My Statement Of Purpose as a Mathematics PhD Student

Why is SOP important?

A well-written Statement Of Purpose is an extremely significant element during your admission process. While the academic record and other exam scorecards, academic transcripts and backlog certificates are essentially objective in nature, an SOP is the only truly subjective aspect of your application. It is the only document in your application that gives you the opportunity to prove that you have something unique which makes you stand out from the crowd. As such, it is the document of your application docket that can hugely determine your admission.

My Statement Of Purpose as a PhD Student

I aspire to earn a PhD in mathematics and to conduct societally significant research as a professor at a college or university. This path weaves together three strong interests of mine that have been developing steadily for years: mathematics, the environment, and education. The Ohio State University PhD program provides excellent opportunities to develop further in each area.

Though it has taken me some time to recognize it, I have long been a mathematician at heart. Although I majored in biology at Carleton, I took math courses wherever they fit into my schedule. I delighted in discovering interdisciplinary applications and pursued an independent study of probability models of DNA sequence evolution with math professor Bob Dobrow. In my post-college years, my interest in math continued to crop up persistently. Whether designing experiments in the genetics lab at Harvard Medical School or balancing forces in a rustic rigging system with the Student Conservation Association, I gravitated to quantitative analysis. In late 2011, Donella Meadows’ book Thinking in Systems1 piqued my interest in math as a lens for understanding and protecting the natural world. Mindful of my life-long inclination towards math and eager to explore the intersection between math and sustainability, I embarked on the Smith post-bac program.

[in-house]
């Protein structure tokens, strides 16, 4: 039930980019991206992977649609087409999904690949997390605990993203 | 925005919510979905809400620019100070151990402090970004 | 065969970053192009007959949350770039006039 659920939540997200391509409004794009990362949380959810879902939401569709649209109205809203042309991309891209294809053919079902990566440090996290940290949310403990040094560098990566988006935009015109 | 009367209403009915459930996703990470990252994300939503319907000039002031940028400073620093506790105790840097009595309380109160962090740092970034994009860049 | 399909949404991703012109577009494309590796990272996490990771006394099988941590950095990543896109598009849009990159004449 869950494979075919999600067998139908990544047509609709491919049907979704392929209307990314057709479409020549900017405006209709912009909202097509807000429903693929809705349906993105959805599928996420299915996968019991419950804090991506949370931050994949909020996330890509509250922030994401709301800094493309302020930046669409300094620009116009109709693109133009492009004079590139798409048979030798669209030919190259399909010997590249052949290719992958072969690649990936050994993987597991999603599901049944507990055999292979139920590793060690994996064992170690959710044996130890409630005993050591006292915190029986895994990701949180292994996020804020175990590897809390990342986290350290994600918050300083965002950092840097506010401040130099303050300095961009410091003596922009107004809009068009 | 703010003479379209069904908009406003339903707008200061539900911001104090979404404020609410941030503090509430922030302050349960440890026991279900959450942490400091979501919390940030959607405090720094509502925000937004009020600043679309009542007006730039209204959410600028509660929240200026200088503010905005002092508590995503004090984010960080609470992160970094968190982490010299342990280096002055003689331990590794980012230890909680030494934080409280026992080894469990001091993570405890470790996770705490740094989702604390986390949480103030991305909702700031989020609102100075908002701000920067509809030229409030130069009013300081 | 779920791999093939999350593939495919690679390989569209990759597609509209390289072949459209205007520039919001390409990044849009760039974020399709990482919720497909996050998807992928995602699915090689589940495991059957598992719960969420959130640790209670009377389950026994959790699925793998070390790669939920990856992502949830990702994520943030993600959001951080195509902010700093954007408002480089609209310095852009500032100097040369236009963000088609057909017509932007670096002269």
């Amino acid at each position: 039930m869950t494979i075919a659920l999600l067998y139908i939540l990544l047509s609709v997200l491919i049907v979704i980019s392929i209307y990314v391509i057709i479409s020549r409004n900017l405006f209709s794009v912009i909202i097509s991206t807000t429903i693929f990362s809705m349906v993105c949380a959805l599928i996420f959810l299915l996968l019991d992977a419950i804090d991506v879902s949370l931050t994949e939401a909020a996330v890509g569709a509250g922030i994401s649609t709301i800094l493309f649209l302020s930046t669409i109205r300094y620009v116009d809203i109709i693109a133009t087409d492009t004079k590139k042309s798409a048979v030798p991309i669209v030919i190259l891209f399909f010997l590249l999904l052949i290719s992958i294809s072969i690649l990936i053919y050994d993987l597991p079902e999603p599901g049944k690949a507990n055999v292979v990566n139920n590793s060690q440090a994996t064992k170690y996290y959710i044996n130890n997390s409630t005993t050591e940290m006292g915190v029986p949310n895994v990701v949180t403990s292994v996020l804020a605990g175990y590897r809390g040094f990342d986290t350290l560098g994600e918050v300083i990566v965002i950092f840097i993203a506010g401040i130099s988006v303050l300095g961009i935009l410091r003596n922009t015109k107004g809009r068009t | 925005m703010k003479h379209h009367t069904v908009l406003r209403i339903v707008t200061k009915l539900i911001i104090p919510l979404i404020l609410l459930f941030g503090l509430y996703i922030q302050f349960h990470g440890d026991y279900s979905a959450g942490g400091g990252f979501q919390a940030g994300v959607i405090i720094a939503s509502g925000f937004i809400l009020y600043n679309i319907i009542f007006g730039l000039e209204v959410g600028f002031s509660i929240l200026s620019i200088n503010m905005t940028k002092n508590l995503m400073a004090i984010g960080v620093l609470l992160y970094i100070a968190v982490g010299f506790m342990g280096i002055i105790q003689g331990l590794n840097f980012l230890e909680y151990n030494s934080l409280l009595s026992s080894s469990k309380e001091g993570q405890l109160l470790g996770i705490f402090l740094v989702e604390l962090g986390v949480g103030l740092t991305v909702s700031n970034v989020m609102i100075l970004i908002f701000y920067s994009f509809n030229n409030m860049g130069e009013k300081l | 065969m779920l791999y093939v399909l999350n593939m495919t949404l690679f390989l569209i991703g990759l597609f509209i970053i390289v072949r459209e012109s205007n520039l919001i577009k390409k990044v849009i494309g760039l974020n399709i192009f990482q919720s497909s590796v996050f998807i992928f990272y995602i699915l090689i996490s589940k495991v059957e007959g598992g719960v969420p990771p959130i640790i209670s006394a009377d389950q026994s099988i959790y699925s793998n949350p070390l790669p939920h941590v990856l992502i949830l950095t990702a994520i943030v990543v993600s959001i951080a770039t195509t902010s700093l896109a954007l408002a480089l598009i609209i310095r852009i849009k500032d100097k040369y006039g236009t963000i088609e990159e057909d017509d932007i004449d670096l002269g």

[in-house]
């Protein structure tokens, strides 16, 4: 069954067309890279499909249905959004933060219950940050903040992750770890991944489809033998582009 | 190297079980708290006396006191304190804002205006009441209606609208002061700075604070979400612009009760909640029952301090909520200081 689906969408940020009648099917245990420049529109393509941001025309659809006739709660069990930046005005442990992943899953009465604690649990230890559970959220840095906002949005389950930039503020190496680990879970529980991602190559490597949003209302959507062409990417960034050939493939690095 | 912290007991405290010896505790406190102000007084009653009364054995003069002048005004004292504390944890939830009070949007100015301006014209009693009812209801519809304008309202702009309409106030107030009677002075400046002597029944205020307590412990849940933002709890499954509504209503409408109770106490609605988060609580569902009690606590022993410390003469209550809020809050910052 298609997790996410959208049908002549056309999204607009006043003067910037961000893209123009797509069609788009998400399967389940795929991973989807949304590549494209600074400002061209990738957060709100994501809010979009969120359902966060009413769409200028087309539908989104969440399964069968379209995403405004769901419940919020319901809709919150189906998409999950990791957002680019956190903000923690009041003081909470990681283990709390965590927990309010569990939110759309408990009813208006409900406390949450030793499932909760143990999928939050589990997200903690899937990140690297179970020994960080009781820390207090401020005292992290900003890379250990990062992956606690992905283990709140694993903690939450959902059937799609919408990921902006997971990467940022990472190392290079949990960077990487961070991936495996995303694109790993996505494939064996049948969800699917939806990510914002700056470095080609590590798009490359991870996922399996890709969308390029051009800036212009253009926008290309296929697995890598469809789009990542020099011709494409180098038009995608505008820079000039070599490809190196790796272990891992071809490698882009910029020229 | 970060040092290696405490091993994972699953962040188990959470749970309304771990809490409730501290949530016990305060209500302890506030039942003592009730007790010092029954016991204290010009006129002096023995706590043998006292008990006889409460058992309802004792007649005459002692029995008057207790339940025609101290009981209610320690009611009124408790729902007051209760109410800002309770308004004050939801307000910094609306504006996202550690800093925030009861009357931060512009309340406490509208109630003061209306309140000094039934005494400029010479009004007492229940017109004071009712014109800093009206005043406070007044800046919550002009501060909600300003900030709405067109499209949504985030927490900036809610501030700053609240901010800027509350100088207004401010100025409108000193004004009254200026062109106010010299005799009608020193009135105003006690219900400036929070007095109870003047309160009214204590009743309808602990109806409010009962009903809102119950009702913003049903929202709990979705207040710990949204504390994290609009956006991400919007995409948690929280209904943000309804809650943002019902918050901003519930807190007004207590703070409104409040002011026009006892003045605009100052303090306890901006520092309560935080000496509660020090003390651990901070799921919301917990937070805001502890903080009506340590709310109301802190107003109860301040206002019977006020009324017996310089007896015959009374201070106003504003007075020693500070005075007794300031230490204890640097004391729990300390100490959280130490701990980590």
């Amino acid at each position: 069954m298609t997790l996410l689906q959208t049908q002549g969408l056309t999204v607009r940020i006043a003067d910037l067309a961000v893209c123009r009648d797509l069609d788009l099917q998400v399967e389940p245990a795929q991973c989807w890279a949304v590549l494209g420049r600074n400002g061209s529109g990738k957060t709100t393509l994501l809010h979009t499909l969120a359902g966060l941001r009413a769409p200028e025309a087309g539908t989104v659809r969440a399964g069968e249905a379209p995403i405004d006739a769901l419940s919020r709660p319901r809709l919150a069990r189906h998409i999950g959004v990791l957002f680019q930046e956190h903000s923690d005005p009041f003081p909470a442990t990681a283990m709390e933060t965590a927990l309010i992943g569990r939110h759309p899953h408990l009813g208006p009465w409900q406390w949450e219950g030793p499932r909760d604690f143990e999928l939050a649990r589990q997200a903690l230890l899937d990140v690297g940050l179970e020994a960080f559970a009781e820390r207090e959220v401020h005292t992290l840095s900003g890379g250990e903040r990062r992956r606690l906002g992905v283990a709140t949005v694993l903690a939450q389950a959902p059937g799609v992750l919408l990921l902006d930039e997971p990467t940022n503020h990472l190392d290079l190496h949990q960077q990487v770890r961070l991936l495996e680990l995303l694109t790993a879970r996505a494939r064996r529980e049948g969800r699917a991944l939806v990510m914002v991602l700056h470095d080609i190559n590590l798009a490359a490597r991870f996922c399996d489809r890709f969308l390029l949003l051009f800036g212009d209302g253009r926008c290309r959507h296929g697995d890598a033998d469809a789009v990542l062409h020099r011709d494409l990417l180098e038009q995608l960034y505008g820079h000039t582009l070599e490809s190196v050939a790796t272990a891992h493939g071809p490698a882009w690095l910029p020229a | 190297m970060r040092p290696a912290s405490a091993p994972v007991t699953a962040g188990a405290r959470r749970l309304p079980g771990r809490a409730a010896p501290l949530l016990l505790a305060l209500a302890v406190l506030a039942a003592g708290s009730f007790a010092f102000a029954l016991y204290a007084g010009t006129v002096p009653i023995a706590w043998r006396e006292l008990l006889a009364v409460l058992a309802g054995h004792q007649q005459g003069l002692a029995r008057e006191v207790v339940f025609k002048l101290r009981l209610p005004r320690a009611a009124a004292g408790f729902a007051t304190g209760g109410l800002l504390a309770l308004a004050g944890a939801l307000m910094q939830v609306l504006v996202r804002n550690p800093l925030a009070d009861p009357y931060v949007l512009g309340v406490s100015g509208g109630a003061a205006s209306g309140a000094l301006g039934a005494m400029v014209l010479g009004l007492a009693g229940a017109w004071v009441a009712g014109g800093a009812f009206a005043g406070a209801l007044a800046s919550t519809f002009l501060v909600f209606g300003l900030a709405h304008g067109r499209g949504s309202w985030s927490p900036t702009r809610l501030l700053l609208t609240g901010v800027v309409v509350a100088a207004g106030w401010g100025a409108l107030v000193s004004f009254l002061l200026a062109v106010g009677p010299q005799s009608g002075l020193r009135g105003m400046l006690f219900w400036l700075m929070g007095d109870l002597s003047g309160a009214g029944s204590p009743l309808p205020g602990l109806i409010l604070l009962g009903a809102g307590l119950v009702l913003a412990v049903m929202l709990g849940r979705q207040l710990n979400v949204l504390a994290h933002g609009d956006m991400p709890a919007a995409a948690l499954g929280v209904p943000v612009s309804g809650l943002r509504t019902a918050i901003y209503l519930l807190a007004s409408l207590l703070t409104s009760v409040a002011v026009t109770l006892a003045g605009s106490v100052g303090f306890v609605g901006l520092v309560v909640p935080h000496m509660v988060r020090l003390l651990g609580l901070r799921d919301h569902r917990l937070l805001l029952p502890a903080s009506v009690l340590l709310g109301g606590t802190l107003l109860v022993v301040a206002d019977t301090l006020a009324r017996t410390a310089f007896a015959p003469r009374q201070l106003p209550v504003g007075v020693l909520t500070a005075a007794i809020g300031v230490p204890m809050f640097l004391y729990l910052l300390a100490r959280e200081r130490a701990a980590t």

My time at Smith has deepened my love for math and my desire to pursue a mathematical career. Immediately upon my arrival, I learned of an exciting opportunity in environmental modeling with theoretical hydrologist Andrew Guswa. I joined his research team this past summer and helped develop tools that support the valuation of ecosystem services such as fresh water supply and flood mitigation. Data scarcity poses a considerable barrier to the quantification of ecosystem services worldwide, so we devised a stochastic model that downscales temporally coarse rainfall data to improve predictions of the rainfall-runoff water balance. This project, which was completed in consultation to the Natural Capital Project, gave me valuable practice in applying math to real-world problems and collaborating with partners in and outside of academia. I provide further details on this and two other formative Smith research experiences in a supplemental document.

The post-bac program has offered experience not only in applied mathematics but also in the foundational areas of algebra and analysis. I am drawn to the abstraction and rigor that connects concepts throughout mathematics, and my appreciation for the structure of the field as a whole has matured. For example, our recent studies in real analysis have stimulated my interest in measure theory as the basis of probability, and I plan to study it independently in the coming months. I look forward to deepening my grounding in mathematics through graduate coursework, learning not only tools for application but also the theory that makes them work.

In the long term, I aspire to conduct research and teach as a professor at a college or university. I hope to create innovative mathematical tools that support the sustainability of our society – for example, by improving climate forecasts, natural resource stewardship, or human infrastructure efficiency. The teaching component of graduate work and professorship also appeals to me. I have consistently enjoyed working as a TA, tutor, and substitute teacher. At Carleton College, my interests and promise in teaching were recognized with the Jefferson Natural Sciences Teaching Award. Whether holding a TA session, studying with classmates, or meeting with my research group, I have a tendency to jump up to the chalkboard and build a common understanding by visually representing our ideas. This inclination towards communication will help me both as an educator and as a research collaborator.

The Ohio State University PhD program is an excellent fit for me in several ways. The strength of the faculty in many fields including applied mathematics, mathematical biology, and probability would provide great opportunities to explore these interests. The integrated mathematics department makes it possible to explore multiple areas before settling on a thesis topic. Furthermore, working with students as a teaching associate would help me to grow as an educator. For all these reasons, I would be delighted to pursue my graduate education at Ohio State University.